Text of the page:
Known as the Master of Suspense, Alfred Hitchcock is a pioneering film director who brought us some of our favorite classic horror films. From The 39 Steps to Psycho, Hitchcock developed innovative filmmaking techniques that influenced generations of future filmmakers and changed the way we view horror and mystery.
Hitchcock directed over 50 films throughout his career and introduced the world to iconic characters, film shots, and directorial conventions. Drawing on his austere childhood and exacting parents as well as the work of German Expressionist artists, Hitchcock became an expert at nerve-wracking suspense, twist endings, and psychologically complex characters.
History of Alfred Hitchcock Day
Born in London at the dawn of the 20th century, Alfred Hitchcock grew up in an austere Catholic family, with a childhood he later described as lonely and sheltered. Throughout his later life, elements of his childhood, such as being forced by his mother to stand at the foot of her bed as punishment, made their way into his films.
Hitchcock first got into the British film industry as a title card designer for silent films, later becoming an assistant director. He directed his first feature in 1925, and never looked back. By 1939, he relocated to Hollywood and worked on one of his best-loved movies, “Rebecca.” He continued to churn out hits like “The Birds” and “Psycho”, scandalizing and tantalizing audiences worldwide.
Over his 60-plus-year career, Hitchcock directed more than 50 films, some of which no longer exist. From “Rebecca” onward, the director also made brief cameos in all 39 of his remaining films. Between 1955 and 1965, he hosted and produced “Alfred Hitchcock Presents”, a mystery anthology series. The show’s credits open with an illustration of his famously rotund silhouette, drawn by the director himself, and presents a new thriller or mystery story each episode.
Hitchcock remained active throughout his life. In 1960, he was inducted into the Hollywood Walk of Fame with two stars, for TV and film. He’s widely recognized as the most influential director of all time. He was knighted in 1979, shortly before his death in his sleep in his Los Angeles home.
Since Hitchcock was born in August, the origins of March 12 as National Alfred Hitchcock Day remain a mystery — a fitting tribute for the Master of Suspense himself.
Alfred Hitchcock Day timeline
Hitchcock's most famous film, “Psycho”, debuts in theaters, with a pitch-perfect Anthony Perkins introducing us to cinema's most famous psychopath, Norman Bates.
Hitchcock's “Rebecca”, based on Daphne DuMaurier's gothic novel of the same name, wins the Academy Award for Best Picture. Hitchcock himself never won an Oscar for Best Director.
Hitchcock directs his first silent film, “The Pleasure Garden.”
Alfred Hitchcock was born in London, England, to strict Catholic parents. His austere childhood lent material to his later films.
Alfred Hitchcock Day FAQs
What did Hitchcock say at the end of his show?
The very famous title sequence with Hitchcock’s silhouette is spoofed with Homer who greets the audience in an English accent, saying “Good evening.”
How did Alfred Hitchcock die?
The cause of death was kidney failure.
What is Hitchcock most famous for?
The filmmaker was nicknamed the “Master of Suspense” for employing a kind of psychological suspense in his films, producing a distinct viewer experience.
How to Celebrate Alfred Hitchcock Day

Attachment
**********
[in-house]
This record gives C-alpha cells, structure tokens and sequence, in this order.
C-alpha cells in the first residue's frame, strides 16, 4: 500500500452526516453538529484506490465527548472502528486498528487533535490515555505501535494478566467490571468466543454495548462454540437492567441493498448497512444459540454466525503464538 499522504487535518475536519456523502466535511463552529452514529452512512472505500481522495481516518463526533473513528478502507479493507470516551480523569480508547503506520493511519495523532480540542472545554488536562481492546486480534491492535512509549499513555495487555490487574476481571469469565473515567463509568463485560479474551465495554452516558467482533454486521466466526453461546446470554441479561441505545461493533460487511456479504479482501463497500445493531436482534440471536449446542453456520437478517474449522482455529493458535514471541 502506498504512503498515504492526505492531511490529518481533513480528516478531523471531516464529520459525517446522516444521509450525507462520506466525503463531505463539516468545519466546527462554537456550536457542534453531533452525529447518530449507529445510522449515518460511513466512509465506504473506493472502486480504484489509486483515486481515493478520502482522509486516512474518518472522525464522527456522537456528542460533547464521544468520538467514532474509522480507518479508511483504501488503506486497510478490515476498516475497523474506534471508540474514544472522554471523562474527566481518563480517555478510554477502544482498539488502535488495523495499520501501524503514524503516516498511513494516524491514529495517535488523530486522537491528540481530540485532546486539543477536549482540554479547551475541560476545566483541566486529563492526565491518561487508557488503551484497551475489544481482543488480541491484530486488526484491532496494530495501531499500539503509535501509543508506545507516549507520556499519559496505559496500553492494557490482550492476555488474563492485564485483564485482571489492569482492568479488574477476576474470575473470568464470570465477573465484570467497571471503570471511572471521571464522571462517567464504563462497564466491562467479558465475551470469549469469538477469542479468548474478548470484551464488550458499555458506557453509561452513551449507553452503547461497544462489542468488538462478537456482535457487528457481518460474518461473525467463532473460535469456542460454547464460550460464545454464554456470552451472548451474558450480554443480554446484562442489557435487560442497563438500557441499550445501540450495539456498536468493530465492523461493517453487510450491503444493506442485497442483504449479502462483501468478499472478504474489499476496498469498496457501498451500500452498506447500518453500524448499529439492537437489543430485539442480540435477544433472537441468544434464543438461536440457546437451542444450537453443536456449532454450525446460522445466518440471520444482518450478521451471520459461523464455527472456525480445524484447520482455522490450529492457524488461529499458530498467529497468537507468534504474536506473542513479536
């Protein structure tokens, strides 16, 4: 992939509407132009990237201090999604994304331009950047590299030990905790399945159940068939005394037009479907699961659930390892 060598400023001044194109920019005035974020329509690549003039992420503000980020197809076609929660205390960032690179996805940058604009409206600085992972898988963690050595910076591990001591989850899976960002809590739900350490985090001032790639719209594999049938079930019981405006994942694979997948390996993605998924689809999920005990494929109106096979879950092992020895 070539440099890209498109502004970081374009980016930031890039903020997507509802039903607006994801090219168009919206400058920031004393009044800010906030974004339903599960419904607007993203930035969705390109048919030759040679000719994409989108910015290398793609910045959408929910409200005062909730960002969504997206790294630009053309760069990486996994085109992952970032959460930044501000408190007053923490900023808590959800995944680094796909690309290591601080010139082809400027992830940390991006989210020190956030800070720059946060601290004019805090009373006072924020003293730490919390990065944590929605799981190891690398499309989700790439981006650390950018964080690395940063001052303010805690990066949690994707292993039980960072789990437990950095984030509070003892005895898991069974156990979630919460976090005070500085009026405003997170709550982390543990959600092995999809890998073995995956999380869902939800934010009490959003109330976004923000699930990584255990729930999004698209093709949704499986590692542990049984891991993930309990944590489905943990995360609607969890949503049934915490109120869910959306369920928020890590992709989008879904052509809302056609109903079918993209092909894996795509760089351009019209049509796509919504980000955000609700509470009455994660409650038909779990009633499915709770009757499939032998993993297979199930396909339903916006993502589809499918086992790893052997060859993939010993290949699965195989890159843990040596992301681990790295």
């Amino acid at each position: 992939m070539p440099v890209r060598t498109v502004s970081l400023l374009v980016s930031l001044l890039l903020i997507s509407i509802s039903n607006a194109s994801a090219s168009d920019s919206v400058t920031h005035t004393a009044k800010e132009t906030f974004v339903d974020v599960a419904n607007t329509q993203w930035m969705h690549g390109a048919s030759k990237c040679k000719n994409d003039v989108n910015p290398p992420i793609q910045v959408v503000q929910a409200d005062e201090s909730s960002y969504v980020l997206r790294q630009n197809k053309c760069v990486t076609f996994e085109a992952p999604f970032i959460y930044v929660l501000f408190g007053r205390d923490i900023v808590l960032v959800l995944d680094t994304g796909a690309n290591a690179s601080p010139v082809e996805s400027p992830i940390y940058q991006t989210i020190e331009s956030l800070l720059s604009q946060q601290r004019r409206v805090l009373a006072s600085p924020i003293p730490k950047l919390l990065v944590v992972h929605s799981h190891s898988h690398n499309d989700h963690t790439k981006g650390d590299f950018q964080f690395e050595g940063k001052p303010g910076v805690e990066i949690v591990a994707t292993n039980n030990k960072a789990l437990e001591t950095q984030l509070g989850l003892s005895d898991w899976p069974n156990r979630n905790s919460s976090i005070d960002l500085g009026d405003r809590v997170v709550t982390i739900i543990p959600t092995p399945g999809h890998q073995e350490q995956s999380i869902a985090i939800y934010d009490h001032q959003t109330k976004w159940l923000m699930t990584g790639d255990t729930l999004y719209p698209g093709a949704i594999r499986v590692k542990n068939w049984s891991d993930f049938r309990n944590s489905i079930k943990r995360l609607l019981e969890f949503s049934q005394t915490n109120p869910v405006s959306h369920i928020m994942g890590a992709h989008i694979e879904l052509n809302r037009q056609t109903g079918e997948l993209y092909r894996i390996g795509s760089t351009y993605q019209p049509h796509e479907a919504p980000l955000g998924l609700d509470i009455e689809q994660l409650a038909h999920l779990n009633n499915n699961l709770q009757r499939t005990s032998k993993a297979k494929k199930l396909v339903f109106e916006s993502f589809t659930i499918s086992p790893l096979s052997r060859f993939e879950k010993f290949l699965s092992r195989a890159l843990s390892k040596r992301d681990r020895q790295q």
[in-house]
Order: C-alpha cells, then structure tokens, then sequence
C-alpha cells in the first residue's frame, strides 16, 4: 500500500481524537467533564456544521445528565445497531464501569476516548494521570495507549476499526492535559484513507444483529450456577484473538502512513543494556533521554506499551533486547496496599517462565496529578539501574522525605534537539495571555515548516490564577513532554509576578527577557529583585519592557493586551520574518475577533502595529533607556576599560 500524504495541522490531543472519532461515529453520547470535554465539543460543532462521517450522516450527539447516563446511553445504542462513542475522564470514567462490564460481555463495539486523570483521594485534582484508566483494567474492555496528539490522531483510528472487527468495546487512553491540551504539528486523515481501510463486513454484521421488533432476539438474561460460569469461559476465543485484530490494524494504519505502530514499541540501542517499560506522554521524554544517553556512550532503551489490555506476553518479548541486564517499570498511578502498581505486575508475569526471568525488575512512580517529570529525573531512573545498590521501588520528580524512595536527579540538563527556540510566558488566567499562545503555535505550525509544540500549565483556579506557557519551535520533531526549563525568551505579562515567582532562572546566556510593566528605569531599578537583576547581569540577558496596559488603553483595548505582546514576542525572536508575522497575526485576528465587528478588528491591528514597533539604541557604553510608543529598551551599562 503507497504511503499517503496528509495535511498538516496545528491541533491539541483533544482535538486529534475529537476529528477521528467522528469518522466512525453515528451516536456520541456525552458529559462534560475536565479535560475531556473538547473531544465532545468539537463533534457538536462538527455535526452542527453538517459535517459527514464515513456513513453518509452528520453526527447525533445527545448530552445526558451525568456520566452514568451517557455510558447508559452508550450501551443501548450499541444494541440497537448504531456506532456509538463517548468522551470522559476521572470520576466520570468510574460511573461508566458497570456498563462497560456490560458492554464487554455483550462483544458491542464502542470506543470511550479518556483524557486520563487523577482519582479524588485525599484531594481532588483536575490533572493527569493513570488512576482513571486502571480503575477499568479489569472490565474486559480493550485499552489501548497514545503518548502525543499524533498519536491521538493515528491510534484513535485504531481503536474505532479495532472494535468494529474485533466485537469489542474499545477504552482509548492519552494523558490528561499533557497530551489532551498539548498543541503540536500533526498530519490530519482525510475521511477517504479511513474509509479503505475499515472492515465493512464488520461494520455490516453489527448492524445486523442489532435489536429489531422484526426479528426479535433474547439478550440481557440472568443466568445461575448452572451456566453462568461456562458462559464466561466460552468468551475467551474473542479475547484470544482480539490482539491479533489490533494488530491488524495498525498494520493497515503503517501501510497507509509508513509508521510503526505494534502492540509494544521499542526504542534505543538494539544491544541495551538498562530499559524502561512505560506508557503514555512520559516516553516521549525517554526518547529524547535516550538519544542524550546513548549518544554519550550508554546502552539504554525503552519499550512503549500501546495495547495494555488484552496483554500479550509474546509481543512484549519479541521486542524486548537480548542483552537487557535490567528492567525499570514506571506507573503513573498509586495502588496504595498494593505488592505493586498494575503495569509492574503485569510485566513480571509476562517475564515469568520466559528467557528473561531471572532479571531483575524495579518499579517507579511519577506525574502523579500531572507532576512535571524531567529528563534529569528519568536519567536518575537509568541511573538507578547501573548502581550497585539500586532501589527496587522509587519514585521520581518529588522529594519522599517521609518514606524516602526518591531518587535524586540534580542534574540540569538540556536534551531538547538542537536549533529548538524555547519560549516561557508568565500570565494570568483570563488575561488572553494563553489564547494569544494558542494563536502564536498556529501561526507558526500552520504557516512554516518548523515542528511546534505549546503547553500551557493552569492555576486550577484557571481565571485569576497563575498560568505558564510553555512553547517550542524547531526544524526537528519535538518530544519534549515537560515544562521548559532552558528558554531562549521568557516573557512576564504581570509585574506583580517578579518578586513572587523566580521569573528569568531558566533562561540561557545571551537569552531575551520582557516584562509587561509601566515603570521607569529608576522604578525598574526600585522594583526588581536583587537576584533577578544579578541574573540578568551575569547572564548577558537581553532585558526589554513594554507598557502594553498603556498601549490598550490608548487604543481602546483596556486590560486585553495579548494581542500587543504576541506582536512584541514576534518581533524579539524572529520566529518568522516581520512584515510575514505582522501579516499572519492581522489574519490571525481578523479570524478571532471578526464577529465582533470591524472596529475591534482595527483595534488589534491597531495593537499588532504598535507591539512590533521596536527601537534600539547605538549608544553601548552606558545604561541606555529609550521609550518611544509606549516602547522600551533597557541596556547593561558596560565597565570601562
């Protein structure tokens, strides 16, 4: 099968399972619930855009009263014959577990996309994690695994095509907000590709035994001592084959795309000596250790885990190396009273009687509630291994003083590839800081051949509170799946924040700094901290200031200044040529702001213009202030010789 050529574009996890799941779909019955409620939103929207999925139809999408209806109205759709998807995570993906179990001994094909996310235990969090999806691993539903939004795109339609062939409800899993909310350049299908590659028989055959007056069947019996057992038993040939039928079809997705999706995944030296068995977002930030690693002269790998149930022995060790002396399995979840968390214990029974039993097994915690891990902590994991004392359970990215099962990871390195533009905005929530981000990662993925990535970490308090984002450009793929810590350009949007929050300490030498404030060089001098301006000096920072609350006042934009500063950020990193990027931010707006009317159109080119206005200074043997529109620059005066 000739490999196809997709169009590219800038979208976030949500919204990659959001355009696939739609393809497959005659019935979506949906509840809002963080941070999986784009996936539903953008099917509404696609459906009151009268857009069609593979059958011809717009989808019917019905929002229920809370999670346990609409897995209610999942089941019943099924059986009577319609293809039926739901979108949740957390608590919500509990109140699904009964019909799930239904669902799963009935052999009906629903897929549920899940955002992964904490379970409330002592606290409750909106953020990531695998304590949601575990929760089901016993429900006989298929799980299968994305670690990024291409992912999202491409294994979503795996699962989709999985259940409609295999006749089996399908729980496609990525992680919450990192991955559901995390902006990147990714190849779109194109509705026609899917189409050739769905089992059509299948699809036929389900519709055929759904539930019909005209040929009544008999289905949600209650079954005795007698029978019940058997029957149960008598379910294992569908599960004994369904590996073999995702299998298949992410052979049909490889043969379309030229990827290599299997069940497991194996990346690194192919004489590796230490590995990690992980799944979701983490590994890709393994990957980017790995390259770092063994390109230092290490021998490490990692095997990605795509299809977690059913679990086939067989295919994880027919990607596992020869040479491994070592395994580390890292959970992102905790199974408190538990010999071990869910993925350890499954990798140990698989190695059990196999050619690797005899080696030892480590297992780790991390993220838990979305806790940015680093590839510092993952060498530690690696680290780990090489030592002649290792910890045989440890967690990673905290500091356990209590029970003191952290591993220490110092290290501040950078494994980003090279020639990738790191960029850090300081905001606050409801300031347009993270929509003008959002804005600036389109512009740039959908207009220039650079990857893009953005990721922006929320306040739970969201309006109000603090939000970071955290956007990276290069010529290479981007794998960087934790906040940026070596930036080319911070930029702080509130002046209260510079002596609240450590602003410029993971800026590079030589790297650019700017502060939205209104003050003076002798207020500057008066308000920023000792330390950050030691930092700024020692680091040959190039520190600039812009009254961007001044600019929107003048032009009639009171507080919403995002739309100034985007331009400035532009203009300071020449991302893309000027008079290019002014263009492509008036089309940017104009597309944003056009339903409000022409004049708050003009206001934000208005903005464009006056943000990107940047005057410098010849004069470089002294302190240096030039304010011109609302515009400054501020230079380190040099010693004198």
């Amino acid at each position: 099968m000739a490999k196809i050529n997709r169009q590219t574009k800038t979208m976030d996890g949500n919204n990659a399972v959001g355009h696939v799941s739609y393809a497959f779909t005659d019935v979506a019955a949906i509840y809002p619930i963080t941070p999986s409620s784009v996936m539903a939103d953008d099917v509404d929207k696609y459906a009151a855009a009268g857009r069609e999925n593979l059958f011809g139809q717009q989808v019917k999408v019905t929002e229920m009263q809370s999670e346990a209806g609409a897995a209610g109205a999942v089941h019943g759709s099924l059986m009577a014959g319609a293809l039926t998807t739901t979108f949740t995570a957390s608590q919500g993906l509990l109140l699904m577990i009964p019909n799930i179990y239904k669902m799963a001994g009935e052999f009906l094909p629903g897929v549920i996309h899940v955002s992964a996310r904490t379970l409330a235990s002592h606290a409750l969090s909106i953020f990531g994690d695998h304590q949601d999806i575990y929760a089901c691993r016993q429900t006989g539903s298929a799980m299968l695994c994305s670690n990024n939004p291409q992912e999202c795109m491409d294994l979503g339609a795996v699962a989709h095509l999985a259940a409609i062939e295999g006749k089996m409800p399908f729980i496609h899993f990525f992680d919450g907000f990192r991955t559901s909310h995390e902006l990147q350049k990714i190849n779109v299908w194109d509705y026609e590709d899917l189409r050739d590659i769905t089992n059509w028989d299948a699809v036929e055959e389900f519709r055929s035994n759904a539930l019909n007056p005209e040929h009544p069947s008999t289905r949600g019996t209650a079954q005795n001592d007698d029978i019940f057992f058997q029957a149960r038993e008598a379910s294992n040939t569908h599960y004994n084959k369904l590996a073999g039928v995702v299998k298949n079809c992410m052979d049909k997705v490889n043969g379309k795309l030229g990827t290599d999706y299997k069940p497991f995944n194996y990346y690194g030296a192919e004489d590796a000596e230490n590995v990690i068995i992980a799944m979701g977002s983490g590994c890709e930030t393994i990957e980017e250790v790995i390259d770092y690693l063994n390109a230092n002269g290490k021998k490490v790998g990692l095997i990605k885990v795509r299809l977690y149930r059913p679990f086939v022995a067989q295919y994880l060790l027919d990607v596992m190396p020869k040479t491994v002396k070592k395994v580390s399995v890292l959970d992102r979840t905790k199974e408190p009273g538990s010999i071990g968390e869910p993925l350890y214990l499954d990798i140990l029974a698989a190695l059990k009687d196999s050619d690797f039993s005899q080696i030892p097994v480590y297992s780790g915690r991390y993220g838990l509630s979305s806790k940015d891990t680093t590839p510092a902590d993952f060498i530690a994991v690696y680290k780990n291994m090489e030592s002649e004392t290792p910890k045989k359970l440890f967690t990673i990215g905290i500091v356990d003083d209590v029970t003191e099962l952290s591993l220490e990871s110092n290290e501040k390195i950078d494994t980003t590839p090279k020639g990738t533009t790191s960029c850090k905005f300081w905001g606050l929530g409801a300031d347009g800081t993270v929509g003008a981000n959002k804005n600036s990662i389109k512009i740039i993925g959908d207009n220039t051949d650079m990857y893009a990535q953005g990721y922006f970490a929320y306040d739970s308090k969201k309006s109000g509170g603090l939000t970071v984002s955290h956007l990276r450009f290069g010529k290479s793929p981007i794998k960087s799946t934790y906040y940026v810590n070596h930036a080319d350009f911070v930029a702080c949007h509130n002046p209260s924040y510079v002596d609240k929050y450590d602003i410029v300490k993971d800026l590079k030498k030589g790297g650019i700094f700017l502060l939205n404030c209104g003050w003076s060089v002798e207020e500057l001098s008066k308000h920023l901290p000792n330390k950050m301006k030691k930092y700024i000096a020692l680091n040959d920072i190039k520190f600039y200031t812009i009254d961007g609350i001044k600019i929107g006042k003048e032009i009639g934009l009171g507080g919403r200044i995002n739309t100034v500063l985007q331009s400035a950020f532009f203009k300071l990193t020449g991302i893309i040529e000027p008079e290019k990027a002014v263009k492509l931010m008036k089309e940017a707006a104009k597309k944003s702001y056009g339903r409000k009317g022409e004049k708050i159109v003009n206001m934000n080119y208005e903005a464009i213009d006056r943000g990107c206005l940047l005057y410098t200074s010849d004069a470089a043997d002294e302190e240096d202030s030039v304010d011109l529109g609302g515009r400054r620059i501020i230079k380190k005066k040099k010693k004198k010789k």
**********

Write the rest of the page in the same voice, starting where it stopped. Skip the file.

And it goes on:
Watch your favorite Hitchcock film
There’s no better way to honor the illustrious director than to watch one(or more) of his excellent films. Which one is your favorite?
Try to spot Hitch in his own films
The director was famous for giving himself small cameos in his films — he appeared in 39 of 54 surviving movies. The next time you watch one, keep an eye out for him!
Read a novel that inspired one of his movies
Several of Hitchcock’s films are based on novels or short stories, including “The Birds” and “Rebecca”, both written by Daphne DuMaurier. Try reading the book and see how they compare!
Interesting Facts About Alfred Hitchhock
More is more
Hitchcock believed that giving the viewer more information could actually build suspense by showing the audience dangers that the character is unaware of, keeping them on the edge of their seats while the hero stumbles into trouble.
Ready for my close-up
Hitchcock pioneered the use of close-ups cut together to tell a story. This technique gives the director more control over what they show the audience and when.
Hitchcock often told two contrasting stories in parallel in order to build suspense and distract the audience and serve as a foil for the real dramatic action.
Natural camera work
With his background in silent film, Hitchcock understood the importance of visual storytelling by including close-ups, zooms and panning meant to evoke a sense of a person actually looking around the room.
Hitchcock popularized the term "the MacGuffin," a name for an item in a film that serves as a driving factor in the plot and the motivation of the characters, but isn't actually significant in itself.
Why We Love Alfred Hitchcock
He’s the Master of Suspense
Hitchcock perfected the use of psychological suspense in film, creating a distinctly unsettling experience for the viewer and pioneering the modern psychological thriller.
A master innovator
Hitchcock created many new filming techniques, including the "Jaws shot." Commonly known as the reverse tracking shot, Hitchcock pioneered this now-ubiquitous zoom technique that uses a dolly to simulate a character's point of view.
He worked his way up
Alfred Hitchcock started his career designing title cards for silent films. He quickly worked his way up in the industry, becoming an assistant director within a few years.
Alfred Hitchcock Day dates